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Sexual Harrassment

No one should ever have to experience sexual harassment at work. If you've been harassed by a colleague or supervisor, we can help you seek justice.

Frequently Asked Questions

What constitutes sexual harassment in the workplace?

Sexual harassment can include such conduct as asking for sexual favors, sexual touching, or offensive language. However, not all sexual conduct in the workplace is illegal “sexual harassment.” Generally, the conduct must be so frequent or severe that it creates a hostile or offensive work environment or results in an adverse employment decision (such as firing or demotion). Although the line between legal and illegal conduct is often very obvious, that is not always the case. Many unique situations may arise in which an employee is not sure whether he or she has a sexual harassment lawsuit or not.

Examples of some questions you may ask include:

  • Is a man able sue for sexual harassment?

  • Am I able to sue for sexual harassment if my harasser and I are the same sex?

  • Can I sue for sexual harassment if I was not touched?

  • Is staring considered sexual harassment?

  • Does sniffing count as sexual harassment?

  • Do offensive words count as sexual harassment?

  • Can hugs at work count as sexual harassment?

  • Does sexual harassment have to be sexual in nature?

  • Can I sue my boss for sexual harassment by my co-worker?

  • If my boss demotes me for refusing to have sex with him, can I sue?

How do you prove you have been sexually assaulted?

Whether you were sexually harassed by a supervisor, a co-worker or another person, you will likely need to have some kind of evidence to prove it. If you feel you are being or have been sexually harassed, consider the following:

  • Create a detailed written record with anything that may suggest sexual harassment, such as comments or conduct by your boss;

  • Gather up all your performance and personnel records;

  • Write down and record every time you are subjected to unwanted touching or comments, or anything else you suspect might seem like sexual harassment;

  • Keep records of all your e-mails, texts and other communications between you and your bosses or any other colleagues.

If you are unable to acquire this proof, do not be alarmed. There are other ways to prove sexual harassment, such as testimony from co-workers or other witnesses. If you fall into this category, make sure to contact the us as soon as possible so we can figure out how to prove your case!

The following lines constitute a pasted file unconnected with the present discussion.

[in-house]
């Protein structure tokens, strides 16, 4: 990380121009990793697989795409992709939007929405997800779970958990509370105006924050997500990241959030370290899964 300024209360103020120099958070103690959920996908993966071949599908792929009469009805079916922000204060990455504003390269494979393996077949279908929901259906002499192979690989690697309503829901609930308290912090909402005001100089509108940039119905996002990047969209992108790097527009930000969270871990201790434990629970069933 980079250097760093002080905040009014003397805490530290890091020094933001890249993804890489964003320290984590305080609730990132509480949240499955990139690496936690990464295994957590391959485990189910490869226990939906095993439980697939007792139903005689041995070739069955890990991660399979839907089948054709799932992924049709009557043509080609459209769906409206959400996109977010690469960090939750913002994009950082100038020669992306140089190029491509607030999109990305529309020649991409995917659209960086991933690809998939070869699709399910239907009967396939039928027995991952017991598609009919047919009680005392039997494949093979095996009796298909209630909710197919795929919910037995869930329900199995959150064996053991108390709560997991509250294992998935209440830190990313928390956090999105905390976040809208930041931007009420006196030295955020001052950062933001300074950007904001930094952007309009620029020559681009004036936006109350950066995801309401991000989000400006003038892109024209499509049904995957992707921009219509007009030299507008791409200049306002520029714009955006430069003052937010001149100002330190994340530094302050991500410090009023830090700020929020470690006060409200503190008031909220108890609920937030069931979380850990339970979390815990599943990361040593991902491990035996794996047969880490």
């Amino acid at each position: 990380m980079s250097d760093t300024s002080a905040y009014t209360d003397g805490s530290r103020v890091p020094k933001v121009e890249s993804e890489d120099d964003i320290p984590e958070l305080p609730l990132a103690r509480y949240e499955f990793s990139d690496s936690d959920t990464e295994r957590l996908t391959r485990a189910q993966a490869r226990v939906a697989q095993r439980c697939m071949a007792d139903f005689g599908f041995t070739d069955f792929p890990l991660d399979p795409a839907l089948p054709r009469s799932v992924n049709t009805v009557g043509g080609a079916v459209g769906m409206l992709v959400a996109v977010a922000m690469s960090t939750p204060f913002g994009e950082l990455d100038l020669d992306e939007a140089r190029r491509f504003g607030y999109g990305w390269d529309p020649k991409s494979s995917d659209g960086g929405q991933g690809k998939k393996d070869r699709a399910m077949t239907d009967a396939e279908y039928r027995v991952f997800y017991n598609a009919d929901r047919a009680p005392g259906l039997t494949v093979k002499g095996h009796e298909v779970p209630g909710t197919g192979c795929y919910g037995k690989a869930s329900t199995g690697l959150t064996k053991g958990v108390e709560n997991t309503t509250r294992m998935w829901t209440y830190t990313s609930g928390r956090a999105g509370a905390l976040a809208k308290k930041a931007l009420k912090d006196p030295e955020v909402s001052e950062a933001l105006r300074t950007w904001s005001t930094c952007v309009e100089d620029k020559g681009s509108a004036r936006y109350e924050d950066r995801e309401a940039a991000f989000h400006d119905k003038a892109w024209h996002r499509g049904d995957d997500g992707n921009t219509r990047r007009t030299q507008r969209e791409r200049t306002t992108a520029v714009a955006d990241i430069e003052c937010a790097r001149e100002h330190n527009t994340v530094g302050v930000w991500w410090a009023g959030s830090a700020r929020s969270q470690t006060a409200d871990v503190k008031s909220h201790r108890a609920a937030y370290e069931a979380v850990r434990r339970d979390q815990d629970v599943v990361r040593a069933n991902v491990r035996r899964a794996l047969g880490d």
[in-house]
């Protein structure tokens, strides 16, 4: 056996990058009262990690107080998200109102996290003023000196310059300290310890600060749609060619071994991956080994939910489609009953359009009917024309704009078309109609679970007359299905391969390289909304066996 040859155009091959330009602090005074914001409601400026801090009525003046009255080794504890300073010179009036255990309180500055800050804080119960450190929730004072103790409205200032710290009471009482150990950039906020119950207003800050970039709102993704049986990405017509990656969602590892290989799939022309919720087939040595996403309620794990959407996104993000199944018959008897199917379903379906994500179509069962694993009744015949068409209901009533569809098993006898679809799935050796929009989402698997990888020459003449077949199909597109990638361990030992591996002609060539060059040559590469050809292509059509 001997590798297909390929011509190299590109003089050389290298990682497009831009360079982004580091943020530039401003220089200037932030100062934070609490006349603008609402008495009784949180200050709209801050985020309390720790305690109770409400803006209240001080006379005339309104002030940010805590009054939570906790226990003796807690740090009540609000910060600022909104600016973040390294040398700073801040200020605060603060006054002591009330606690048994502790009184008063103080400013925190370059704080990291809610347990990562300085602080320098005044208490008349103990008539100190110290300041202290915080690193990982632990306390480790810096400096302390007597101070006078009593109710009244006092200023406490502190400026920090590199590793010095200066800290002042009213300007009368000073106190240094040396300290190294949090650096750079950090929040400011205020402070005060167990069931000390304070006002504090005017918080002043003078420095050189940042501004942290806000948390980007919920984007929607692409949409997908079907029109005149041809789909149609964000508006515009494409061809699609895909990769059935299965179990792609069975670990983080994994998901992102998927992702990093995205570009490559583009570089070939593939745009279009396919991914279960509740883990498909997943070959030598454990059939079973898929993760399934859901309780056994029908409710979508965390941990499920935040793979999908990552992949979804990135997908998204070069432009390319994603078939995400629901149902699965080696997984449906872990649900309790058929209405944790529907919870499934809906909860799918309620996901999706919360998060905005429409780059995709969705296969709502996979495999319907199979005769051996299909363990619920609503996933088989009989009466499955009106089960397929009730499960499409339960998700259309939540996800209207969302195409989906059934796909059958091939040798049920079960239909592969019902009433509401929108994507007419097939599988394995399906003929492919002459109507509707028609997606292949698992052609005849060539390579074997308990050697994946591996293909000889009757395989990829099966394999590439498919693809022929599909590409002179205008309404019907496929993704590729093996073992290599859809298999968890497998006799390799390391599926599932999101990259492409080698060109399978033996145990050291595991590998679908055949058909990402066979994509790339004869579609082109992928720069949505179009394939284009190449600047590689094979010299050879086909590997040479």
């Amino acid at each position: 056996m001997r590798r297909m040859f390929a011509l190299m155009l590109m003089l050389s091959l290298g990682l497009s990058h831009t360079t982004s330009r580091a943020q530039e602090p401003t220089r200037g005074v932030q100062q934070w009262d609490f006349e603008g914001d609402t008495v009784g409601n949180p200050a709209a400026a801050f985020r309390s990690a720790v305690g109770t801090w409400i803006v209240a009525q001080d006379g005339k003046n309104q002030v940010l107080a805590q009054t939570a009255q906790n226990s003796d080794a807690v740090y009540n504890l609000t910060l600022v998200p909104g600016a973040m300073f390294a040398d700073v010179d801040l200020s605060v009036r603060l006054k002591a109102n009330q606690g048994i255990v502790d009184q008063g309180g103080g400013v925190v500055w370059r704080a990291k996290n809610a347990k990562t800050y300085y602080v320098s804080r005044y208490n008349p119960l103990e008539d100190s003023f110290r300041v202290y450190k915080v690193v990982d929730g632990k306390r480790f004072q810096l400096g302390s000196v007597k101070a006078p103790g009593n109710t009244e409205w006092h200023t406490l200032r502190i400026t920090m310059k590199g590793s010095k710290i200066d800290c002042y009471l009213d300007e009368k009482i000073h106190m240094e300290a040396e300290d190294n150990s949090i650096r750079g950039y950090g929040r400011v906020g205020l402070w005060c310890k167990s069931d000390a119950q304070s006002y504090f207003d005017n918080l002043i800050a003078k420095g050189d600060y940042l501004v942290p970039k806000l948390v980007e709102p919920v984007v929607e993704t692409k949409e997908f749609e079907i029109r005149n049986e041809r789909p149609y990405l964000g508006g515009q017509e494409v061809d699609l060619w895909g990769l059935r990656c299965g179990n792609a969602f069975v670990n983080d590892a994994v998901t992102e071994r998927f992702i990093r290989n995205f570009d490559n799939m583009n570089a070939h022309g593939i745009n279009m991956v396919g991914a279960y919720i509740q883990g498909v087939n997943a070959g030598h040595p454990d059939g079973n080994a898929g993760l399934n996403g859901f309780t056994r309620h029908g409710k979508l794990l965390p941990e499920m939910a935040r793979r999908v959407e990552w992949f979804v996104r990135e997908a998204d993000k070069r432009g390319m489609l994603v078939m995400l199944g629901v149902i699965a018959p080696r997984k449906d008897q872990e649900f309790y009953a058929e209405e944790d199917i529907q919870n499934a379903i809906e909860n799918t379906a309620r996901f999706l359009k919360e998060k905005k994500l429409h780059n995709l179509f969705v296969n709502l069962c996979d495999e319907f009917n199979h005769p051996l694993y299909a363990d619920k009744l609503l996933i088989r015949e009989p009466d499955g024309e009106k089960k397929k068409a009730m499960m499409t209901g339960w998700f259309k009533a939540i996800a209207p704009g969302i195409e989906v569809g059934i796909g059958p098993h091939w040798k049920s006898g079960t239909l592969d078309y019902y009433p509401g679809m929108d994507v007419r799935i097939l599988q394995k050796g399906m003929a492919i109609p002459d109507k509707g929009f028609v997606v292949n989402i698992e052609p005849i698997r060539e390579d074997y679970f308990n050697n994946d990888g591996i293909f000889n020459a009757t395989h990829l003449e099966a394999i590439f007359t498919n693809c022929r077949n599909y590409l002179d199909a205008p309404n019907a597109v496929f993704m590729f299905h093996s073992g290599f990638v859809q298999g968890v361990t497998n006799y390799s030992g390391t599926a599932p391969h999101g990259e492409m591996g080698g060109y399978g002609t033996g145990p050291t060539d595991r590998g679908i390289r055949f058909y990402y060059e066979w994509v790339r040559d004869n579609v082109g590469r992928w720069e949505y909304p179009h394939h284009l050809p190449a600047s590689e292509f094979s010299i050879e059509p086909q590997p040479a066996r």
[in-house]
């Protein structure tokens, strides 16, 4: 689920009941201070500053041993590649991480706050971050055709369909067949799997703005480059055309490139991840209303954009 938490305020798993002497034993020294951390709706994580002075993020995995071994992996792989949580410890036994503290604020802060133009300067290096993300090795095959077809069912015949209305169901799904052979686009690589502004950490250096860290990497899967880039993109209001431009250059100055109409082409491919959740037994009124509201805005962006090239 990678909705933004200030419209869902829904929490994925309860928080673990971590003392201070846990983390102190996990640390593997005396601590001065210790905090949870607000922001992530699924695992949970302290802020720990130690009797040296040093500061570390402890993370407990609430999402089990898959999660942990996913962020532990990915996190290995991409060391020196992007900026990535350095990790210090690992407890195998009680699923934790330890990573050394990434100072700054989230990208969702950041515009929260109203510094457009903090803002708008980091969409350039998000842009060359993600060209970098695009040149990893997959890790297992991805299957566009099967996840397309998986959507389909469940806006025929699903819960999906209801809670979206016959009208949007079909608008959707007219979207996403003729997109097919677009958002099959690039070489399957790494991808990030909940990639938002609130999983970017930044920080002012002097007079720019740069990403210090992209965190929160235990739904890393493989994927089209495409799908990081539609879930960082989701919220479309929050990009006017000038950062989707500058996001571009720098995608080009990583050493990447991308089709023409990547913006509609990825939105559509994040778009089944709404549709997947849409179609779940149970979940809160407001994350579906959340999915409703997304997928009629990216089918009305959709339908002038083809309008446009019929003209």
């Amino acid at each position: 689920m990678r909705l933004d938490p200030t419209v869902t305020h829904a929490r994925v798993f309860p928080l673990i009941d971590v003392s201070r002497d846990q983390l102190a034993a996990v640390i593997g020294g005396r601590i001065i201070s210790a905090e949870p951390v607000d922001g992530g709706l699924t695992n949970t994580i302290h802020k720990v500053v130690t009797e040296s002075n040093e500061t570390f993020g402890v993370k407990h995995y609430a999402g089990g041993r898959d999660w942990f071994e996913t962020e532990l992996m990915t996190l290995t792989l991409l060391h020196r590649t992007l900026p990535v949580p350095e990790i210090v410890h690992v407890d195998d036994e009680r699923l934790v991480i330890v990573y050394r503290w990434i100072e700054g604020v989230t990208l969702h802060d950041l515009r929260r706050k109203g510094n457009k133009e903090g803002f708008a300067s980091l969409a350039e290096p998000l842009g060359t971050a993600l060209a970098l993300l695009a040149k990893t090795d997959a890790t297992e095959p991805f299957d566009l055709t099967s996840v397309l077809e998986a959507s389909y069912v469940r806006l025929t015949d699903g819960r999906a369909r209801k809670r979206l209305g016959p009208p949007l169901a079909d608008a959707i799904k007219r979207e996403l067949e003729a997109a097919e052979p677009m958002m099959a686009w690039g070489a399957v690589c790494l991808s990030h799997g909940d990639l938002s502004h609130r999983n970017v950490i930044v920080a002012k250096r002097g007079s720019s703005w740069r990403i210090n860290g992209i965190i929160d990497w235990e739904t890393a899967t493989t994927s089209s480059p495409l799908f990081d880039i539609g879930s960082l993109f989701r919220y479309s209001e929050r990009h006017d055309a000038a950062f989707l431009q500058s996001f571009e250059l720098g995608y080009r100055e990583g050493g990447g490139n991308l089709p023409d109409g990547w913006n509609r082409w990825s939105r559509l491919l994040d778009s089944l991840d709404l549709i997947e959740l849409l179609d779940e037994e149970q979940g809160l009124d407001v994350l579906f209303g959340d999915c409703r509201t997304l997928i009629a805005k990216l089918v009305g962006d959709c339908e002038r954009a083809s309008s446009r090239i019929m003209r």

What are Anti-Discrimination laws?

Courts and government enforcement agencies divide sexual harassment into two broad categories: (1) quid pro quo sexual harassment and (2) hostile work environment sexual harassment. 

  1. Quid Pro Quo Sexual Harassment: Quid pro quo literally means “this for that” in Latin. This type of harassment typically occurs when a person who has the power to influence an employment decision or condition seeks a sexual favor in return for a positive employment outcome. Quid pro quo harassment occurs, for example, when a supervisor demands that an employee consent to some form of sexual encounter to receive a promotion, a raise, or to continue employment. It can involve either explicit or implicit conditioning of a job or promotion on the sexual encounter.

  2. Hostile Work Environment Harassment: Hostile work environment harassment is usually more subtle and difficult to recognize than quid pro quo sexual harassment. Hostile work environment sexual harassment occurs when unwelcome sexual jokes, suggestive remarks, cartoons, physical interference with movement (such as blocking a person or following a person), sexually derogatory comments or other conduct based on sex unreasonably interferes with an employee’s work performance or creates an intimidating, hostile or offensive working environment.


While repeated instances of such conduct can be sufficient to show that the sexual harassment has occurred, even one instance of this conduct may be enough to show that a person is in a hostile work environment if it is pervasive enough.

However, the conduct must be “severe or pervasive” such that it alters the victim’s employment and creates an abusive working environment. Whether the conduct is “severe or pervasive” will come down to the conduct’s nature, frequency, severity, context and several other factors.

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Zero Cost Fees

This means there are no initial fees incurred by the client and you pay nothing unless we win your case. If we don’t get you a recovery, you pay nothing.

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